• try not to schedule back to back meetings 
Also I will encourage other team member doing the same thing, especially product owner and people with shared roles like me.
and also our scrum team can also considering make the board half full.
I hope it will help me:
  • will be more responsive to unexpected situations;
  • will have less waiting time on fixing the problems;
  • will be more adaptive and more focused;
  • will be easier to coordinate with other team members if they are doing the same thing;
  • improve the collaboration;
  • help me focus more on effectiveness instead of efficiency;
  • have more slack time, so I can focus more on learning and researching.

Sunday, January 31, 2016

What I learned from the Lean startup training

Earlier this January Our Agile coach Carlos Oliveira did an excellent training session about Lean startup in Scotiabank's Credit Card RapidLab, for me this is eye-opening event, I realize there are so many things needs to digest, to dig deeper. Here I try to capture what I learned.

About Lean startup
Lean startup process is focused on discovery, learning, reducing the uncertainty through the rapid feedback loop. It is more about exploring instead of exploiting; it answers the questions of "Should we build it?" instead of "Can we build it?".
In lean startup, failure is good, failure is valuable, as long as we can learn from the failure; learning itself is valuable, MVP does not have to be valuable to the customer - which means in Scrum, at the end of the Sprint, it is still OK if we delivered something which is only valuable for ourselves learning but no value for customers.

Learning vs building
In lean startup the objective is learning, to learn we need to build first to validate our hypothesis, which is build to learn; in regular development, the objective is building, to build a better software, we need to learn first, which is learn to build. It looks like learning and building can support each other instead of conflict each other if we can embed the lean startup concept into our Scrum process.

Go out of the building, leave your comfort zone
Lean startup encourage us to close to the customer: go out of the building, learn from customer. It means leave your comfort zone, be open minded, leave your predefined opinions, discover different insights and experiences.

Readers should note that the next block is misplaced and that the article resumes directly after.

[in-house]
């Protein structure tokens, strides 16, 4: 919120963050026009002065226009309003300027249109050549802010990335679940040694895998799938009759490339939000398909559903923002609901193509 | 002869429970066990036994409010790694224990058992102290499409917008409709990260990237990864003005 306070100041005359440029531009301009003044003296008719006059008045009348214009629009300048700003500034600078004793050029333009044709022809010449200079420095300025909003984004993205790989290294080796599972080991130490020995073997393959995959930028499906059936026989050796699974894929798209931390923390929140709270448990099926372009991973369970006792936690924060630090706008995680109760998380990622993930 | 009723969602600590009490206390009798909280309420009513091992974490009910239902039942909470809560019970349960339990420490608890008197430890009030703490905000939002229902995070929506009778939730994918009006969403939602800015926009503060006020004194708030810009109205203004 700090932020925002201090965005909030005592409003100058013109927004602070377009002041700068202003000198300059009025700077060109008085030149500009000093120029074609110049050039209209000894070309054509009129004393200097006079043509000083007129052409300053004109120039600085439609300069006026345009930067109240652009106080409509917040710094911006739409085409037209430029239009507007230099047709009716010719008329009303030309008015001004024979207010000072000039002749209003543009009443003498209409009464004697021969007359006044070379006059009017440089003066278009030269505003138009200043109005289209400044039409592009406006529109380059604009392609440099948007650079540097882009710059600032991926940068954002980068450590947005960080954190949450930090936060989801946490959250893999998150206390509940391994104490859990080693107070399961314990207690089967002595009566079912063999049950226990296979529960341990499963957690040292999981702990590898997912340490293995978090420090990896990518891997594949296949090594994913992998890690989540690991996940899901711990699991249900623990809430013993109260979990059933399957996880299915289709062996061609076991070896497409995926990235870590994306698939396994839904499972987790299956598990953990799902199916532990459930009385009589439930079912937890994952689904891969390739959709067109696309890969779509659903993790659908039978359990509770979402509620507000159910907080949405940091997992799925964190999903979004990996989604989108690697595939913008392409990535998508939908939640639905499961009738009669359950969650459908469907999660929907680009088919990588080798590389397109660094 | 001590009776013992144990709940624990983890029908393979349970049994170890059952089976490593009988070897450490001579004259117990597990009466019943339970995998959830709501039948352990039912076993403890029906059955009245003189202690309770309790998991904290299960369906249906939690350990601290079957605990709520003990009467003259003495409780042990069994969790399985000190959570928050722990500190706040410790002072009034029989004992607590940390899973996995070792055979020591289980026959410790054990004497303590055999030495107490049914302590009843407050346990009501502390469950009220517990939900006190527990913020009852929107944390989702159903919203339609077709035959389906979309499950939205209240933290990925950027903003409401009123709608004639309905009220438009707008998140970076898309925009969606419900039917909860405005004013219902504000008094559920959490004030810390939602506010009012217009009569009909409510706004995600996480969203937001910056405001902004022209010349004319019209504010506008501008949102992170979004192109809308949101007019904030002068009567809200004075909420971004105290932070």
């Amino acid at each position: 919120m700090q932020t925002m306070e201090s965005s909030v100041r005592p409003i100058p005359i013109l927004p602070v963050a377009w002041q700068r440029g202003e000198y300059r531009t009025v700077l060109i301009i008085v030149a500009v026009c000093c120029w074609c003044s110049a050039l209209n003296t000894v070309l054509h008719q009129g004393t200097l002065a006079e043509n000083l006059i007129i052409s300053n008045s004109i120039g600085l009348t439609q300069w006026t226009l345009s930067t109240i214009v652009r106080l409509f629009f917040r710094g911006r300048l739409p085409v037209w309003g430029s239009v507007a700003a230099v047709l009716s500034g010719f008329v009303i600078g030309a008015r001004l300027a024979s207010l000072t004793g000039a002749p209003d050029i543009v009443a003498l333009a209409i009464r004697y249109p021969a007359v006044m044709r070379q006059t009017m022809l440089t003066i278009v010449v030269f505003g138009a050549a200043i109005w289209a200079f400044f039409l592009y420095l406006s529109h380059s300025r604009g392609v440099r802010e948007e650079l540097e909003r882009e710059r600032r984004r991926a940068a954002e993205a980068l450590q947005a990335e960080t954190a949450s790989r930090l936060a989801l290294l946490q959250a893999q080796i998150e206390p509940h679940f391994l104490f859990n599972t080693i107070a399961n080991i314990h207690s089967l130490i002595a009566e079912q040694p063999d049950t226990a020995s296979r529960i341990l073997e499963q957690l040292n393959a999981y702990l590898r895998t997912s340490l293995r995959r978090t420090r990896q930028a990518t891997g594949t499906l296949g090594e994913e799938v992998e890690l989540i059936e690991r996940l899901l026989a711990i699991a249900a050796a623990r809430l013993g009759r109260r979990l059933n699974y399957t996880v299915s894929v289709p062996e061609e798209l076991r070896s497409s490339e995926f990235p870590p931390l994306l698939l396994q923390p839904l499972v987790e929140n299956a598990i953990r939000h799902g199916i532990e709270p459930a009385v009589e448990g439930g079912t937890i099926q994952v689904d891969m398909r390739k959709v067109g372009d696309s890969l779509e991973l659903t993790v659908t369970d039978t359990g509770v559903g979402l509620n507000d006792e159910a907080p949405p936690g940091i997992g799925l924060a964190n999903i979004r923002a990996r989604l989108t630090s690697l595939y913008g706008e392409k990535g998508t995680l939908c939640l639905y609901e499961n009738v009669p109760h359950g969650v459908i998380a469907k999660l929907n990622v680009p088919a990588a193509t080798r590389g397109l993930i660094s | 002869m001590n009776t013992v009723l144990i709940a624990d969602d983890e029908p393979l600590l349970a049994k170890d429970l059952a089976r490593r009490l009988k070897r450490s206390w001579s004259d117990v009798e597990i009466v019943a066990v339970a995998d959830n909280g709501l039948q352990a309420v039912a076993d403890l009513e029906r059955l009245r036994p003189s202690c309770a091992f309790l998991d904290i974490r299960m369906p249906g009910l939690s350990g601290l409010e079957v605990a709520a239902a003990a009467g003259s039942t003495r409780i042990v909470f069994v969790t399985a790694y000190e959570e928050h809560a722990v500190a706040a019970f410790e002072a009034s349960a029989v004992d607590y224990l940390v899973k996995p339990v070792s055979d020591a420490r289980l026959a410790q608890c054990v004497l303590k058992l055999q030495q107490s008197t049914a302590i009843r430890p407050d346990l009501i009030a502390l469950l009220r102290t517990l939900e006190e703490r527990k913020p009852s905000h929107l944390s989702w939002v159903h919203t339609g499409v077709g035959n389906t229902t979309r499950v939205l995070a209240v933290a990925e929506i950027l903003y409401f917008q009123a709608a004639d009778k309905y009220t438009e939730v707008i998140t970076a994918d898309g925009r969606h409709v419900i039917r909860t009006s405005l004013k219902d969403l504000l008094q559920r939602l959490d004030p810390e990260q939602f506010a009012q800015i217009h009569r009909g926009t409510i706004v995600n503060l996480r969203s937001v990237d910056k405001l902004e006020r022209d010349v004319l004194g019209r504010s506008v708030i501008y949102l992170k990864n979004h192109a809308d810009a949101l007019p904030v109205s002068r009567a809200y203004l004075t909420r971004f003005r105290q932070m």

For managers, it means manager shouldn't rely on emails, report or spreadsheet, they should go to the team, listen, observe and sense the problem.
For team developers, it means everyone should leave their own familiar domain area, try different tools, lean different languages, take different roles, do it mindfully and deliberately.

In the book Toyota Way, I know an inspiring story about the improving the Sienna by applying principle of "Go and See",  this blog post gives you a brief summary.

How can I apply Lean startup into my daily work
As a technical coach, my customer will be the Scrum team members, my job will help the team apply new tools, technical practices which moving toward the journey of continuous delivery. There are lots of uncertainty and concerns, to reduce the resistance, lean startup is a perfect strategy for me:

  • Close to the team members: sit beside them, observe how they work, listen their conversation, sense their pain, work with them, don't wait for them asking for help; go to other teams to get insights,
  • Close to the product owners: Attentively participate the Sprint plaining meeting, meet with them regularly, understand their business goals, trying to help solve the product owner's problem first, then ask them to help me.
  • Doing experiments as strategy, for example for automated functional tests, I will try to offer different solutions, and compare each solution's pro and cons; for reporting tools, I will try different solutions as well.
  • Instead of doing the whole team wide changes, I will focus on small group of people, each time focus on one single solution, focus on one specific area.
  • Find early adopters like DevOps Champions within the team to help me.

Some thoughts about learning
Learning is my favourite topic, this Lean startup training inspired me to summarize some quotes about learning:
 - Software is a discovery process
 - Deliberate discovery
 - Learning is the first class task for developers
 - Learning is the constraint
 - Learn early, learn often, learn from failures

It also remind me Alistair  Cockburn's article about "Disciplined Learning", which is a great reference.

Resources:
- Alistair Cockburn's learning patterns
- Toyota Sienna's "Go and See" story, and this

Tuesday, June 16, 2015

Fearless change - my presentation in Toronto Agile Open Space 2015